The earth has undergone some serious changes lately, and while she unloads negative energy, we have been subjected to earthquakes, tsunamis, and other strange weather events.
Researchers have even brought the healing of the earth into mainstream science, noticing that she heals after an earthquake, very similar to the way our own body might heal from a deep cut.
After the devastating, magnitude 7.9 Wenchuan, China earthquake the earth went to fixing herself straightaway. Within two years — a blink of the eye in geologic time — the fault created by this earthquake was quickly knitting itself back together, closing gaps through a combination of processes. But the gashes occasionally reopened when damaged by shaking from distant earthquakes.
This is just one example of how the earth repairs herself after a traumatic event – but what of human life?
The Intelligence of Trees
This is where trees come in. It goes without saying that not only does the earth have to repair major damage in herself after an earthquake, but many lives are lost, and property damages are often in the tens of millions of dollars.
While expensive seismic equipment can sometimes forewarn of a pending earthquake, they often take scientists off guard – as evidenced by the many earthquakes that have caused serious damage to our world – from Fukushima to Chile to Sumatra.
Trees have a surprisingly complex range of electrical activity and rhythms. Just like us, they have circadian rhythms. These are coupled with others that are slower and faster moving, influenced by the waxing and waning of the sun and moon’s gravitational pull on the earth. There are even suspicions that trees and plants respond to human emotions. Daniel Chamovitz, director of the Manna Center for Plant Biosciences at Tel Aviv University, says that plants and trees think, smell, see, feel and remember. Would it be that surprising, with their ‘feet’ buried into the earth itself, that they would be incredible predictors of earthquake activity well before we might sense it?
“. . . if we realize that all of plant biology arises from the evolutionary constriction of the “rootedness” that keep plants immobile, then we can start to appreciate the very sophisticated biology going on in leaves and flowers. If you think about it, rootedness is a huge evolutionary constraint. It means that plants can’t escape a bad environment, can’t migrate in the search of food or a mate. So plants had to develop incredibly sensitive and complex sensory mechanisms that would let them survive in ever changing environments.”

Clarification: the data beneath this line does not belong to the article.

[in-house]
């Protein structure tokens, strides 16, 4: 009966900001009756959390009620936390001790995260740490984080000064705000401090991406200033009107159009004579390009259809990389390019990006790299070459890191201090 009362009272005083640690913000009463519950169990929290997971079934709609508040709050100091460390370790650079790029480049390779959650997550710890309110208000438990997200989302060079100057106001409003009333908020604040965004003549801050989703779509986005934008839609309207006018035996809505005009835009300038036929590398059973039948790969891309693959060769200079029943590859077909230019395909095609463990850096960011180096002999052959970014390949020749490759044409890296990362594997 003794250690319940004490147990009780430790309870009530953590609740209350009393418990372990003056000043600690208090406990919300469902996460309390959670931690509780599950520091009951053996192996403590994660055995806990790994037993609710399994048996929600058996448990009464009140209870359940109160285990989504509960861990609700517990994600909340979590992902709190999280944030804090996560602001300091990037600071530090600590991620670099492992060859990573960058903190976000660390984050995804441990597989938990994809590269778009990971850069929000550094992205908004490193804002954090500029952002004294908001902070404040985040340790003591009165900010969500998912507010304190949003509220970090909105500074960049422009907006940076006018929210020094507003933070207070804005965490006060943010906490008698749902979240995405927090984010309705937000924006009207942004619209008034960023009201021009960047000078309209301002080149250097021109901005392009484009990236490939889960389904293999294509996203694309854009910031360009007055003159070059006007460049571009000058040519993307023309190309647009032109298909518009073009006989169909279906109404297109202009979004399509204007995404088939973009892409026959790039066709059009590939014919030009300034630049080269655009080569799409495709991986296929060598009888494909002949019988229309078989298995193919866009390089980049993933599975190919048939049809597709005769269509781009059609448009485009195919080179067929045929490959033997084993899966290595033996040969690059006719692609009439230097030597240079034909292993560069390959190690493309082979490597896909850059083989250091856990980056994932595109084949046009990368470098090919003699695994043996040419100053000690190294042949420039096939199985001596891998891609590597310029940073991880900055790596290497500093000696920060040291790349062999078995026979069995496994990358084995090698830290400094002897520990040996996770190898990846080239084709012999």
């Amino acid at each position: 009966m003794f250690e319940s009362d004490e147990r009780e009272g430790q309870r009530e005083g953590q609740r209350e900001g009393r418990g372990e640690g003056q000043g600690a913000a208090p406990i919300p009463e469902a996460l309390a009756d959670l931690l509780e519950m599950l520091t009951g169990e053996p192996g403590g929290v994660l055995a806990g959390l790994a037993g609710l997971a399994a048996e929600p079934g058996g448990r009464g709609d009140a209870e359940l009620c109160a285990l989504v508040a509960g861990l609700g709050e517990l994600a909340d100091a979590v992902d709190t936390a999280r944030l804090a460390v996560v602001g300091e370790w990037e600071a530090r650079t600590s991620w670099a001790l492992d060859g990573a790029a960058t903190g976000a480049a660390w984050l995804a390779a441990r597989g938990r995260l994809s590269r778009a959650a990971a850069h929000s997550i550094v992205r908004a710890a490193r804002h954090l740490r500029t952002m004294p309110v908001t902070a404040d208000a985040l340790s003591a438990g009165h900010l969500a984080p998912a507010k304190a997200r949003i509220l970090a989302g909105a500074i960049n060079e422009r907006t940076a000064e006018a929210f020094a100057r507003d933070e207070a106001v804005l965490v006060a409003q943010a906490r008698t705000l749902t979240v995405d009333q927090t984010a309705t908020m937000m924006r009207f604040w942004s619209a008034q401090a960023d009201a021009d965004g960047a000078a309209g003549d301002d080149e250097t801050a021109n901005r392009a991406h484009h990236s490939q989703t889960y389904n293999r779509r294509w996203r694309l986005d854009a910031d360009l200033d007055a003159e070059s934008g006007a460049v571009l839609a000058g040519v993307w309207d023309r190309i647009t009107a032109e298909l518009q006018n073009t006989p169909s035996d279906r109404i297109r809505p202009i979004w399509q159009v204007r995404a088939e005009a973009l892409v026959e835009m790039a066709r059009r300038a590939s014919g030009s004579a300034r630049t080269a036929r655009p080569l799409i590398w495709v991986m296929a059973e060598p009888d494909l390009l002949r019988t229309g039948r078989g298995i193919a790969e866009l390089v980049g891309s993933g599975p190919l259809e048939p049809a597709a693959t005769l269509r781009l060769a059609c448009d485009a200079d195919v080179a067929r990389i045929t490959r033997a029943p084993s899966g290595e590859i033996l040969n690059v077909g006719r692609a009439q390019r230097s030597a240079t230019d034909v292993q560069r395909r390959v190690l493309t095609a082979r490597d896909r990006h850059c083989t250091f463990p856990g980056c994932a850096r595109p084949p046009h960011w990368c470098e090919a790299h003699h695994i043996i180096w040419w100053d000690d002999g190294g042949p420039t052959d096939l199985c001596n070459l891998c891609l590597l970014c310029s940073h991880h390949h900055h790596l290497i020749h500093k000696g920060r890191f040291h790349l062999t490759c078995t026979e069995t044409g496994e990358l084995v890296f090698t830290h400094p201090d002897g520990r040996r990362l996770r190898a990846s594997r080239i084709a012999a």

A NASA scientist, Friedemann Freund, has developed a theory that trees respond to the approach of earthquakes.
Explains that rocks deep in the earth act as batteries when they are stressed by tectonic forces preceding earthquakes. An electrical charge flows through rocks that seems to cause a response in the electrical activity of trees, potentially indicating an earthquake is imminent well before it happens. Trees could in fact, according to Freund and the Heart Math Institute, act as low-cost sensors to help predict these strange-weather occurrences. (source)
Schumann Resonances and Living Organisms
Freund also speaks of the Schumann Resonance in his studies:
“The Schumann Resonances are constantly fed by lighting strikes in the lower atmosphere. The reason is that every lighting bolt that hits the Earth emits electromagnetic radiation from very high frequencies, which one can actually hear in the old radios as a crackling noise from distant lightening strikes, to very low frequencies. One component, around 8 Hz, is the frequency that an electromagnetic (EM) wave needs to travel around the entire Earth. It can thus form a standing wave. I became interested in the influence these extremely low frequency waves might have on living organisms.
It turns out that our brains also emit EM radiation at sharply defined frequencies around 8 Hz. Prior to an earthquake, however, the earth sends out bursts of low and extremely low frequencies that cover the entire spectrum from 0.001 Hz to 100 Hz. These EM waves come from the belly of the earth. There are very interesting studies that link psychological and physiological phenomena in humans and animals to the approach of large earthquakes.”
If trees can detect an earthquake with an ‘awareness’ of these frequencies, might not humans soon learn to have the same capacity?
Freund and other researchers have found that two weeks prior to a major earthquake, people seem to flock to emergency rooms seeking medical help – for hypertension, and neurological disorders – might they just be confused by the signals that their bodies are giving them – and need to learn them as the trees do?
Aside from clairvoyance and other skills that certain among us have developed to ‘see’ into the future, reading the next earthquake might be as simple as tuning into the rhythms of the body that are inextricably intertwined with the earth, herself.
What do you think?
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